Comfort’s Presence Should Inspire Change

THE U.S Navy Captain of the USNS Comfort, Commodore Brian Diebold, has stated that the Comfort’s Humanitarian mission would not have been possible without the collaboration of the Government of Saint Lucia. Speaking at a local engagement this week, the captain stated that Comfort’s presence here was more than just a United States mission; it is in his words a joint effort between two nations. In spite of some of the criticisms regarding the USNS Comfort, Diebold said he and his team had heard nothing but positive things about the visit. He said the medical clinics at the National Cultural Centre and the OKEU were flooded with people on the first day of the mission (25th September). He announced that the clinic at the National Cultural Centre had to shut down early on the opening day since it had reached its full capacity very quickly.

More than a thousand people attended the clinics on the first day and many more will visit until the mission ends on September 30th. While the multitude of persons who showed up at the clinics proved the mission to be a success, the mission itself proved the state of healthcare in Saint Lucia to be at a very critical juncture. How many of the thousands who visited the clinics, were just lying in wait for something like this mission to arrive at our shores? The people who are hoping that the mission continues in the coming years seem to express little confidence in Saint Lucia’s very own healthcare.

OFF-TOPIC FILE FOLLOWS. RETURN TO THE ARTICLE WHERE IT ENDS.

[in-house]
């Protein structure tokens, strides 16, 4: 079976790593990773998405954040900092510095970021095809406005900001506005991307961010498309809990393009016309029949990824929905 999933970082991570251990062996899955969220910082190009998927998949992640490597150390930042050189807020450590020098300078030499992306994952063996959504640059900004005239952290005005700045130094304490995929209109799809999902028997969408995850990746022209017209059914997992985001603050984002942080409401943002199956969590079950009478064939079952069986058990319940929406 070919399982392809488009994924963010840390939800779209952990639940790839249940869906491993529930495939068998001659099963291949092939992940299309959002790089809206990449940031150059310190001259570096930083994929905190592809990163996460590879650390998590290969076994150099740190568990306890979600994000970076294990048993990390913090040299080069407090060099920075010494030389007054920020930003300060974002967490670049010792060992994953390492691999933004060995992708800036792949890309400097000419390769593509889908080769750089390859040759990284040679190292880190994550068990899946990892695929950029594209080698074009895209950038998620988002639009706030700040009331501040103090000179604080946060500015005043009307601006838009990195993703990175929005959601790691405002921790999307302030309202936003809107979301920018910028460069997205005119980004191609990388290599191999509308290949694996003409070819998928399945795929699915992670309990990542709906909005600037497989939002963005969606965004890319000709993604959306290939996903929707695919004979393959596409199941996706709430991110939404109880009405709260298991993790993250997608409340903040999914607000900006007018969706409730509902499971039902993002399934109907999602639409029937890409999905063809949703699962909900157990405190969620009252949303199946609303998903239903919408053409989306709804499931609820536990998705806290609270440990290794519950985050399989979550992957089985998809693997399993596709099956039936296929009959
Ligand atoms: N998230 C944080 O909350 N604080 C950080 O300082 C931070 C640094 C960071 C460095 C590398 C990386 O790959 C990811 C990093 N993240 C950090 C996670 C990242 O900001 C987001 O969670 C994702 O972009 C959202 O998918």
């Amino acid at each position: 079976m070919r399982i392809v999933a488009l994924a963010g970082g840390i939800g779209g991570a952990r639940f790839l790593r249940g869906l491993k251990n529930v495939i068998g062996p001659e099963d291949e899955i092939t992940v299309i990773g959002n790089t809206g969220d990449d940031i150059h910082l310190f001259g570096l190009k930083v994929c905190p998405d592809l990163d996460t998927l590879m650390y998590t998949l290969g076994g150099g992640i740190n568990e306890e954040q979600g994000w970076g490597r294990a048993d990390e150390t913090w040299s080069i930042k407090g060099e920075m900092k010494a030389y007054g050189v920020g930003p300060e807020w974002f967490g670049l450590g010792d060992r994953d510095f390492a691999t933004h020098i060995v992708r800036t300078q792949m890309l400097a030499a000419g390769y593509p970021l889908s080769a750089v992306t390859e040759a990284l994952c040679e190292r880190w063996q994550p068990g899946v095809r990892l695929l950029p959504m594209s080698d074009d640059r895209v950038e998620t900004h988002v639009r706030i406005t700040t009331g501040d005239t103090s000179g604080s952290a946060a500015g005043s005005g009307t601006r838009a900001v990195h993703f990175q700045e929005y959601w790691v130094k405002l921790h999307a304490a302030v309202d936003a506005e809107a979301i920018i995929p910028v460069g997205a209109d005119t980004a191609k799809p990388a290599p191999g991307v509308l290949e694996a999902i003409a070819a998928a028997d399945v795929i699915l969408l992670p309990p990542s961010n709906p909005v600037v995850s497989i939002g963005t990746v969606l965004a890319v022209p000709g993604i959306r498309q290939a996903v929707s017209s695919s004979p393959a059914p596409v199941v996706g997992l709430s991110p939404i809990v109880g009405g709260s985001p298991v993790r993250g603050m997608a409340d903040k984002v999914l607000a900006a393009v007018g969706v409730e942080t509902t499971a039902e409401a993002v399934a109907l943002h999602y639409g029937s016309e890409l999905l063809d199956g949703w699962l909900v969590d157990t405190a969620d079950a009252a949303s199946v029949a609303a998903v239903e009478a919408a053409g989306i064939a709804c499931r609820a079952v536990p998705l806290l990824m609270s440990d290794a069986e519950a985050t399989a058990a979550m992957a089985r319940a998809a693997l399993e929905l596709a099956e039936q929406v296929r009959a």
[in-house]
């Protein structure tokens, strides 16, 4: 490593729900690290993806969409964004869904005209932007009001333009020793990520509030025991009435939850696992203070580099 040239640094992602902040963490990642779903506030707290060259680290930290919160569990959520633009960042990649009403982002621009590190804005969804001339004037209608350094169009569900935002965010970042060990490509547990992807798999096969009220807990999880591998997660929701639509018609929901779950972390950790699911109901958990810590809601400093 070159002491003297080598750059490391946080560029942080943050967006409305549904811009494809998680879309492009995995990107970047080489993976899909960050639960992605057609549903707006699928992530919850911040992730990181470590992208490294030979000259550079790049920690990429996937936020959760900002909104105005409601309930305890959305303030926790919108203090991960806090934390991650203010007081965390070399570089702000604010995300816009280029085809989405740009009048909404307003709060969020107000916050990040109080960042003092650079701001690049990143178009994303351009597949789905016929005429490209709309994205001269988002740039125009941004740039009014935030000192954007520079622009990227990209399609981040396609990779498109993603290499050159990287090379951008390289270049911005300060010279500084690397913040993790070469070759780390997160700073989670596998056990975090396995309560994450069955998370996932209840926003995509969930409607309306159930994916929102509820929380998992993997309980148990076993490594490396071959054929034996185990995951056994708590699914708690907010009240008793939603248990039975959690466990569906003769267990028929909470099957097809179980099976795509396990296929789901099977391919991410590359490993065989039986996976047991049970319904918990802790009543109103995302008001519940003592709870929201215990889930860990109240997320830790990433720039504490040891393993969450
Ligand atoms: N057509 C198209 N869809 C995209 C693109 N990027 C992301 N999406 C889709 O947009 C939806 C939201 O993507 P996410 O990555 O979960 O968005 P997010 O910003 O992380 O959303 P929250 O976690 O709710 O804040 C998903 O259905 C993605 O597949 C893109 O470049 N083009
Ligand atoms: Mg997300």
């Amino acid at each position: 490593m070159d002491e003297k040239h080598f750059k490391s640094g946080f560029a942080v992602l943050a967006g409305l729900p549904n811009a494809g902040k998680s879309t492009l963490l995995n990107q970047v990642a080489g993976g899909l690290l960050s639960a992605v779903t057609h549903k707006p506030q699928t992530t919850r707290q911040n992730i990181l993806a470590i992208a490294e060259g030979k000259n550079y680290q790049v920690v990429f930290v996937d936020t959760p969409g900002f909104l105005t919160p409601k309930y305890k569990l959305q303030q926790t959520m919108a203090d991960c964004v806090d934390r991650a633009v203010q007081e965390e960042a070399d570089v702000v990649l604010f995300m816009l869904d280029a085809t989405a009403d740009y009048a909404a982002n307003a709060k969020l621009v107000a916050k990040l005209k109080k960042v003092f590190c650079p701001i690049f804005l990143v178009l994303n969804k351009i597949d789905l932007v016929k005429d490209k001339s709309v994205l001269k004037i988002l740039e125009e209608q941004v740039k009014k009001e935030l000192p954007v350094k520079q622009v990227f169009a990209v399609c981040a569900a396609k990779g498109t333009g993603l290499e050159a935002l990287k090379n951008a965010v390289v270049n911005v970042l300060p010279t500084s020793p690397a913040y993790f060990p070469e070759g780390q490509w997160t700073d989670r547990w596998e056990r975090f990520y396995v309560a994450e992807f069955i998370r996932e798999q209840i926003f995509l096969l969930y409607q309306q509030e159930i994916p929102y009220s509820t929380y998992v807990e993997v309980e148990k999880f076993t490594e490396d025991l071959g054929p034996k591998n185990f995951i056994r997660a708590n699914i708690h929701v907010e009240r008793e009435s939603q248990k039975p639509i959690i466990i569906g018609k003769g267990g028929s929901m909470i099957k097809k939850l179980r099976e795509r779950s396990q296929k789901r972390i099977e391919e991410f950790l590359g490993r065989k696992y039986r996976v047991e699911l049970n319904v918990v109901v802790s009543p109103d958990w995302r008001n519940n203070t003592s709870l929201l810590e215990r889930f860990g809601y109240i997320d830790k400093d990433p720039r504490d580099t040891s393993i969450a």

Indeed, the state of healthcare in Saint Lucia is a matter of concern, and the list of things warranting immediate attention is vast. In some ways, healthcare in Saint Lucia seems to be at war and perhaps this is why there has been such a significant response to the U.S Navy vessel, particularly by persons in dire need of medical care that they simply cannot afford. It is a wonderful thing that the USNS Comfort has embarked on this humanitarian mission to Saint Lucia, but it also highlights a major need for a shift in how things are done locally in the health arena. There have been notable changes by the government, but we still have some way to go.

Let us hope that the humanitarian mission does not end with the departure of the U.S Naval ship. May our leaders themselves be inspired and moved by the zeal with which Saint Lucians have flung to those clinics for the medical assistance which they, and our country, have been lacking so long. With that being said, let us hope that all our medical institutions will soon be up and running for the goodness of us all.

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